Things to Do in Fort Wayne and Beyond

Event shines spotlight on local food producers

Farmers offering inside look during Local Food Week

Consumers get to know their farmers during Local Food Week.

Published July 27, 2022

The importance of fresh, diverse local food cannot be understated, and a local nonprofit is looking to make it even more prevalent.

Beginning Friday, July 29, Northeast Indiana Local Food Network begins its third Local Food Week, spanning 10 days and 28 locations.

“Many of these events are very kid-friendly, people can take their kids to see the farms and the farm animals. Some are more food-focused, where people would like to try new and interesting foods,” said Janet Katz, the nonprofit’s founding director. “It’s a whole variety of events, but they’re all tied into local food.”

Growing participation

Beginning at 10 a.m. on July 29 with a food scavenger hunt at Foellinger-Freimann Botanical Conservatory, the “week” will feature events at numerous farms in the area, as well as coffee houses, shops, and parks, where numerous activities will be taught, such as composting, pickling, fermenting, and beekeeping.

“There will be a grand opening of Rowdy Rooster (Artisan Meats on Aug. 6), a new local charcuterie business (in Churubusco), and Lunar Infusions (Kombucha on Aug. 3), who has a taproom (in South Whitley),” Katz said of venues taking part in the event. “A lot of these are behind-the-scenes tours.”

The organization has also teamed up with Eco Fest to host a beginner’s cooking class with Copper Spoon’s executive chef Aaron Butts on July 31 at Mills Education Center at LC Nature Park.

Among the farms taking part will be Berry Hill in North Manchester, Broxonberry in Markle, Esterline in South Whitley, Hawkins in North Manchester, Ivy Urban in Fort Wayne, Rose Avenue Education in New Haven, Salomon in Fort Wayne, Windrose Urban in Fort Wayne, and Wood in Fort Wayne, as well as Eel River Bison Ranch in South Whitley.

In just its third year, Katz said the program has been gaining momentum, and getting participants has become increasingly easy.

“People are coming to us, saying, ‘Hey, we really want to participate.’ We’ve gotten a great response,” she said. “All these people are intensely busy.”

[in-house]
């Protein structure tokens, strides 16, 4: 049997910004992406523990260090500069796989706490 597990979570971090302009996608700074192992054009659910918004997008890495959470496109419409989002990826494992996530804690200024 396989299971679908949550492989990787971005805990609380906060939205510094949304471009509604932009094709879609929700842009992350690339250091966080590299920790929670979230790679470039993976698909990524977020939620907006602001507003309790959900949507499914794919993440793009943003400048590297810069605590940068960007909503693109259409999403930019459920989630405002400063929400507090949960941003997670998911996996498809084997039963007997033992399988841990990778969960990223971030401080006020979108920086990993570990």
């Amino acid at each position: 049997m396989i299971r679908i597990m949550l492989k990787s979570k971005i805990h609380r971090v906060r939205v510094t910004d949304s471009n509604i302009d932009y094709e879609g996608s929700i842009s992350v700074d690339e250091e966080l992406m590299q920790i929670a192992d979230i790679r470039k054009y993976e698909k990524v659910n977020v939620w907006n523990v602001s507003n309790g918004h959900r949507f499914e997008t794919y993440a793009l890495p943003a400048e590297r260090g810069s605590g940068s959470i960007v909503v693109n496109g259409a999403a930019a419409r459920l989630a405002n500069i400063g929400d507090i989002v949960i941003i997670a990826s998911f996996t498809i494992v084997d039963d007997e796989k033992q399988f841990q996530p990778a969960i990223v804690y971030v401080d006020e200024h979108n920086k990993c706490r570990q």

Community interaction

The local farmers might be busy, but they don’t mind chiseling out some time to welcome consumers in, especially with farm-to-table picking up so much steam in recent years.

“They love connecting, and a lot of these folks do direct-to-consumer sales, whether it be at farmers markets or at Community Supported Agriculture or online stores that they run,” Katz said. “The farmers and the artisan food producers want to interact directly with the consumers: These events let them do that.”

A by-product of the pandemic seems to have led to an increase in the popularity of farmers markets and CSAs, as well as consumers wanting to develop relationships with the people they’re getting their food from.

“When we didn’t know what was going to be at the grocery store, I think people started looking into different resources, and they stayed: that’s what the farmers tell me,” Katz said.

“Our farmers markets are busier than ever. First of all, I think people find the food delicious. Second of all, they just enjoy supporting somebody local, but I think they just also enjoy the relationship.”

Farm to table

Creating an ecosystem of making and consuming food in the region was the goal of the Northeast Indiana Local Food Network when it was created in 2017. With a mission to increase “the visibility and economic opportunities for our region’s local food producers and businesses,” Local Food Week was created in 2020.

“We define (the local food economy) as food that is grown, raised, processed, sold, and eaten in northeast Indiana,” Katz said. “Our tagline is, “Our Land. Our Tables,” so we’re trying to celebrate this connection we have here between the farms in our 11 counties and the food that is consumed here.”

With a wide variety of events featured over the course of the 10 days, there will be something for everyone, regardless of experience level.

“Some people have their own vegetable garden, but they want to go see how the experts do it,” Katz said. “Other folks just don’t know what to do at all.”

One thing more and more northeast Indiana residents are getting to know is to buy local.

“Our whole local food economy is just really blossoming here in northeast Indiana, because I think people are seeing the value in it from a whole lot of different levels,” Katz said.

A complete schedule of events for Local Food Week can be found at


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